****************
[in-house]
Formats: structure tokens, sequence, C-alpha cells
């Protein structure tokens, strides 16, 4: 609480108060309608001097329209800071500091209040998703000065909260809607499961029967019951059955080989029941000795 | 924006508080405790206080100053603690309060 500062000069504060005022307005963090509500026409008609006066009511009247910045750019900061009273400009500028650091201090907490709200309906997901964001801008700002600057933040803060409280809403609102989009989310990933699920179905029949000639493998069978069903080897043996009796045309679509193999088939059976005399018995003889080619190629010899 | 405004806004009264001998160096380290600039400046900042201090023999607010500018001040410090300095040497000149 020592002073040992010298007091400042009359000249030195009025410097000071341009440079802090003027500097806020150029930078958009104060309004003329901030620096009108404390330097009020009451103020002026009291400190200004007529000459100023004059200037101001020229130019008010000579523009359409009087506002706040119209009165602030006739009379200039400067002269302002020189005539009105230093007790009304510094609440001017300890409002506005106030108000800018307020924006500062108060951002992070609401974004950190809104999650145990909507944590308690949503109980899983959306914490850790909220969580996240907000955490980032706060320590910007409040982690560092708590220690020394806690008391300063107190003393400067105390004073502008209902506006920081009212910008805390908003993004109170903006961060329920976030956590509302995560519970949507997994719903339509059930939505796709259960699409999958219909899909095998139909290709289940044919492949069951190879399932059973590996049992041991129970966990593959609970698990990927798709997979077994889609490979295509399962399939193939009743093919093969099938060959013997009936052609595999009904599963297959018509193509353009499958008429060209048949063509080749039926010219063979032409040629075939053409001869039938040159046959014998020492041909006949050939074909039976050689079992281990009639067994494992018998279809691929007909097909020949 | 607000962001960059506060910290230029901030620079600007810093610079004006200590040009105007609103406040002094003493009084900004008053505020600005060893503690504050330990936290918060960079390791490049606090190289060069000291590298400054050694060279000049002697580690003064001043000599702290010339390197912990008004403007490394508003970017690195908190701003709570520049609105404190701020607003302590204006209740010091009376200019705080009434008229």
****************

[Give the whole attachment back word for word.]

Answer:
[in-house]
Formats: structure tokens, sequence, C-alpha cells
């Protein structure tokens, strides 16, 4: 609480108060309608001097329209800071500091209040998703000065909260809607499961029967019951059955080989029941000795 | 924006508080405790206080100053603690309060 500062000069504060005022307005963090509500026409008609006066009511009247910045750019900061009273400009500028650091201090907490709200309906997901964001801008700002600057933040803060409280809403609102989009989310990933699920179905029949000639493998069978069903080897043996009796045309679509193999088939059976005399018995003889080619190629010899 | 405004806004009264001998160096380290600039400046900042201090023999607010500018001040410090300095040497000149 020592002073040992010298007091400042009359000249030195009025410097000071341009440079802090003027500097806020150029930078958009104060309004003329901030620096009108404390330097009020009451103020002026009291400190200004007529000459100023004059200037101001020229130019008010000579523009359409009087506002706040119209009165602030006739009379200039400067002269302002020189005539009105230093007790009304510094609440001017300890409002506005106030108000800018307020924006500062108060951002992070609401974004950190809104999650145990909507944590308690949503109980899983959306914490850790909220969580996240907000955490980032706060320590910007409040982690560092708590220690020394806690008391300063107190003393400067105390004073502008209902506006920081009212910008805390908003993004109170903006961060329920976030956590509302995560519970949507997994719903339509059930939505796709259960699409999958219909899909095998139909290709289940044919492949069951190879399932059973590996049992041991129970966990593959609970698990990927798709997979077994889609490979295509399962399939193939009743093919093969099938060959013997009936052609595999009904599963297959018509193509353009499958008429060209048949063509080749039926010219063979032409040629075939053409001869039938040159046959014998020492041909006949050939074909039976050689079992281990009639067994494992018998279809691929007909097909020949 | 607000962001960059506060910290230029901030620079600007810093610079004006200590040009105007609103406040002094003493009084900004008053505020600005060893503690504050330990936290918060960079390791490049606090190289060069000291590298400054050694060279000049002697580690003064001043000599702290010339390197912990008004403007490394508003970017690195908190701003709570520049609105404190701020607003302590204006209740010091009376200019705080009434008229």